Aichi E13A1 Type 0 Jake Model 11 & Catapult Limited Edition
Hasegawa has recently released a limited edition, re-box kit of the Aichi E13A floatplane, featuring a separately molded catapult and two marking options.
- IJN Kashima NFG, Kashi-98
- IJN Kashima NFG, Kashi-95
Nicknamed "Jake" by the Allies, the Aichi E13A floatplane made long-range recon a reality for the IJN (Imperial Japanese Navy) during World War II. E13As were typically launched by catapult off of ships, and many were used for kamikaze missions during the latter half of the war. Several E13A1 pilots were from the Kashima Naval Flying Group, which had begun as a flight training group in 1938.
When I first opened the box, and studied the pieces, I noticed that there were some small, light scratches in the fuselage halves. Also, from what I could see, there was a fair amount of flash along many of the parts. The kit has raised panel lines as well, these points all adding up to the fact that this is the older (1971) kit.
The first step includes the typical cockpit assembly. There was minimal cockpit detail, but when the fuselage halves are together, it’s difficult to see inside anyway. Make sure there is good alignment of the cockpit platform in the fuselage, otherwise it will be difficult to fit the other fuselage half together.
There is some great engine detail and it all falls together nicely into the fuselage.
The tail is molded to one of the fuselage halves. Thus, when the other side is glued on, a seam between the tail and the other half occurs. It was not a problem to fill. A little smoothing of the fuselage halves is needed to create a perfect, seamless finish.
The wings are two parts and they go together with only a little putty here and there. This wing assembly then fits right in to the fuselage, again with minimal putty.
The floats come in two halves, similar to the fuselage. They are molded with one set of struts attached. The instructions call for drilling a couple holes in the bottom of the wing, and floats for the other struts. After gluing these in place and letting them dry for a bit, the two float assemblies glue neatly into the wing.
The next part of the build is the catapult. This is where the modeler can really tell this kit was engineered in the 1970’s. It was quite a challenge to build. There are a lot of long pieces such as Parts 23, 22, 5, 3, 4, and 6 that did not want to fit at all! Some of them were warped as well.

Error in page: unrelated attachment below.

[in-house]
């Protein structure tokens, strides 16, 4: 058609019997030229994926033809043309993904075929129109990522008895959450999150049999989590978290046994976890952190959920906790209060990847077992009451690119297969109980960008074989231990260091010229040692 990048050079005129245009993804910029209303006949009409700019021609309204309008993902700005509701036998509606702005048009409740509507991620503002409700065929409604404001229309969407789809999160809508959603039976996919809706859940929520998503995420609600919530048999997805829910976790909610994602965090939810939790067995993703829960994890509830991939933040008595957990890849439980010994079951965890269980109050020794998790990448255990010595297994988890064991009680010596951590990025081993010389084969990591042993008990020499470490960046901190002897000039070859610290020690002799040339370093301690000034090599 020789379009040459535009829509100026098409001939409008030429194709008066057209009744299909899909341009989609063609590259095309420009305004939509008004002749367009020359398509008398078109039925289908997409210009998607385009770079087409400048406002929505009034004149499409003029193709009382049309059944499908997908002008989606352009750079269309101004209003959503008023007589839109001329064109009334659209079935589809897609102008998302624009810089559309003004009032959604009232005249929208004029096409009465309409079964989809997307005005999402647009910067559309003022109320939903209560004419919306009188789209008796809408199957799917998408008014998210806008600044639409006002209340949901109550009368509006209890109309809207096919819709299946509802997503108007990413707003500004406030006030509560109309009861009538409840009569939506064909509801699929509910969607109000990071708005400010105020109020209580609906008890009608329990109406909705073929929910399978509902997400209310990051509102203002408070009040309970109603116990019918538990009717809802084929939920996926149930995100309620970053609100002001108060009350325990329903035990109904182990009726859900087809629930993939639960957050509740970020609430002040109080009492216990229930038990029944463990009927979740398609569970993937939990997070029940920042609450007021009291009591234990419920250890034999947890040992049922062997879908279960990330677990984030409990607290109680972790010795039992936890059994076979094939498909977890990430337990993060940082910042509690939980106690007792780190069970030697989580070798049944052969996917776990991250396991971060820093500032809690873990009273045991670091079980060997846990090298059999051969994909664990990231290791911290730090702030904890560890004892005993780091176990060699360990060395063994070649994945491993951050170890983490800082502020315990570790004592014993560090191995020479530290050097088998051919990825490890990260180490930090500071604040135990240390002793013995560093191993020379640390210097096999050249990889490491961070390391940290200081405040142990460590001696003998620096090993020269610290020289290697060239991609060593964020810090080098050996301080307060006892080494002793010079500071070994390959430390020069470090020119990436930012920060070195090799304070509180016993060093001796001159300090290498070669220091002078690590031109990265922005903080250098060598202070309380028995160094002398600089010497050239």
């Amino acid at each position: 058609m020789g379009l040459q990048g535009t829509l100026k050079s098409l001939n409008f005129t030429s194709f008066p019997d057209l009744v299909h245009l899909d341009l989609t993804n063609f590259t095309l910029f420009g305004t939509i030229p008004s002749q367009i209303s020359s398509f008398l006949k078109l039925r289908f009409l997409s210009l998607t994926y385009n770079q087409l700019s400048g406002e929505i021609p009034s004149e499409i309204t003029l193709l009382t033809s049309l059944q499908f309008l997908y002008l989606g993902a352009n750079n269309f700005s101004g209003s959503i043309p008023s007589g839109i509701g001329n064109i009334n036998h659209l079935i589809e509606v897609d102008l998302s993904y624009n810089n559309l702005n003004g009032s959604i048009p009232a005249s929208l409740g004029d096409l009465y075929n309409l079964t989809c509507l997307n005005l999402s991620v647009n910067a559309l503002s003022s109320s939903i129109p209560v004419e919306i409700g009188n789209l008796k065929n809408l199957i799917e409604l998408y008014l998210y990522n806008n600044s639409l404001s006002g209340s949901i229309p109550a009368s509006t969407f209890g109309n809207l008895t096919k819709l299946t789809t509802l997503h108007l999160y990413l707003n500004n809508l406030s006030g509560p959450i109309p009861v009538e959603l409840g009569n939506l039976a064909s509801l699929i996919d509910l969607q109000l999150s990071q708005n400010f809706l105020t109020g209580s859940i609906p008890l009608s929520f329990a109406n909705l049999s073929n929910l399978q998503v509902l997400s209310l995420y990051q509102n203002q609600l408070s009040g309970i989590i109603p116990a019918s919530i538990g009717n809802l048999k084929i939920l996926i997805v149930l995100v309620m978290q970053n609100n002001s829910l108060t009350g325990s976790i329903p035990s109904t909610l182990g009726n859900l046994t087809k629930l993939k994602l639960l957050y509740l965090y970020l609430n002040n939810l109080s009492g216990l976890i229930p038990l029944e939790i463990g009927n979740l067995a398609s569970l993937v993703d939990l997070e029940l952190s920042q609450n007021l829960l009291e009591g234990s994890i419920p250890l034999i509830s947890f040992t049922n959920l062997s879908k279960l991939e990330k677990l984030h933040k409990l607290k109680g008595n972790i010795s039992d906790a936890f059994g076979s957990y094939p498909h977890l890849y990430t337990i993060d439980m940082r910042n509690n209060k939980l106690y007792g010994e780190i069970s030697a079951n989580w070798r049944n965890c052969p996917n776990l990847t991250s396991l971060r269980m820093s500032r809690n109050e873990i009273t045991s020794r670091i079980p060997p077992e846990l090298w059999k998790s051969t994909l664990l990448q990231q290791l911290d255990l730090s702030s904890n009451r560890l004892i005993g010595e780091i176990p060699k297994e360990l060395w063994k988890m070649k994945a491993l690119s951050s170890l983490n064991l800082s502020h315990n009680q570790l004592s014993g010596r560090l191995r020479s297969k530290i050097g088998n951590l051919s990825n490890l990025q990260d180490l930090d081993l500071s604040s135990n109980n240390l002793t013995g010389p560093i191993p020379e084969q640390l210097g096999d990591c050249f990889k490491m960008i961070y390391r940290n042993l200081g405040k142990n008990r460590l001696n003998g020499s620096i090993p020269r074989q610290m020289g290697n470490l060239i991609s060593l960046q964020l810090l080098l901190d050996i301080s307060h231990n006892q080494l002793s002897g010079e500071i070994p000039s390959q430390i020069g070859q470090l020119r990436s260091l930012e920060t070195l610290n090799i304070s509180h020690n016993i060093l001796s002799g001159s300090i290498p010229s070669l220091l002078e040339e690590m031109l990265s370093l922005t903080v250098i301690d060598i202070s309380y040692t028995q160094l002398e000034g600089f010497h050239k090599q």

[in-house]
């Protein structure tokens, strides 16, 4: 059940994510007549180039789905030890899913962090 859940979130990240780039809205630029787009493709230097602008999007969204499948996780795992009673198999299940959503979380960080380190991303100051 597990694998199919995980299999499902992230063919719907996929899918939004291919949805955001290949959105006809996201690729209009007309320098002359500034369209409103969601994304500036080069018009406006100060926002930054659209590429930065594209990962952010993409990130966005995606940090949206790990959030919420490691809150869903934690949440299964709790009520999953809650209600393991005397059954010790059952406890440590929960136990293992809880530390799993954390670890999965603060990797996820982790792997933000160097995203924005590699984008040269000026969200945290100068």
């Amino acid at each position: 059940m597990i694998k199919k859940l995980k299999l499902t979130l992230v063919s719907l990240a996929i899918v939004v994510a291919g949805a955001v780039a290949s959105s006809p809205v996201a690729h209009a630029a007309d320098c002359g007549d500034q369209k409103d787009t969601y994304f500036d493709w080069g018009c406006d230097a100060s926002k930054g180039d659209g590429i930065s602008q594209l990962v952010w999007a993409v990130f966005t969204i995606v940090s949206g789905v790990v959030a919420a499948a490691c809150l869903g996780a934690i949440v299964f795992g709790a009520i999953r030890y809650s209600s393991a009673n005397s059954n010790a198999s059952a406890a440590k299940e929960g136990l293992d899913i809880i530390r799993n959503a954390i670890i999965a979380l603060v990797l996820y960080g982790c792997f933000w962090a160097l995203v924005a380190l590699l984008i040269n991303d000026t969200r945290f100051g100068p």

Another part of the catapult build calls for running a thread inside the structure and around several pulleys eventually hooking onto the airplane carriage. The thread is to represent the cable that reeled in the carriage during launch and take-off. Then the airplane released from the carriage and went about its flight.
This is definitely the most challenging part of the build and it takes a lot of patience, tape and clamps! It does look very cool when it is completed and adds a lot to the model.
Painting and Weathering
I started by masking off the Jake’s canopy to get it ready for priming with the rest of the model in Tamiya NATO Black. This dark color provides a nice shadow coat. Then I proceeded with Tamiya White in some areas to lighten the top coat and give it depth.
The next color applied was the IJN Gray on both the undersides of the aircraft and floats. After the gray was dry, I used blue masking tape and cut out a wave pattern for masking to stick to the side of the fuselage. Now, when the IJN Green is sprayed, the tape will create hard edge wave pattern. After the cowling was painted black, I sprayed the whole model with Future for a glossy, clear coat.
The decals were applied with ease, and Micro Sol was soon brushed over them so that they would sink in to all the recesses. Another gloss coat was applied ahead of the washes.
Only a black oil wash was given to the Jake. A few chips and streaks and I called it done. I did not want to go too overboard on the weathering.
The entire catapult was painted Dark Gray and a black wash was applied. Then, some light silver dry brushing to highlight the sharp edges.
This was a very fun and interesting model to build. I love float planes very much so it was a great experience to build this kit. Academy has done a great job engineering this kit, even though some of it is from the 1970’s! The only tricky part of the whole build was the catapult.
Thank you to Hasegawa-Hobbico Models for providing this kit for review, and to IPMS USA for giving me the opportunity to build it!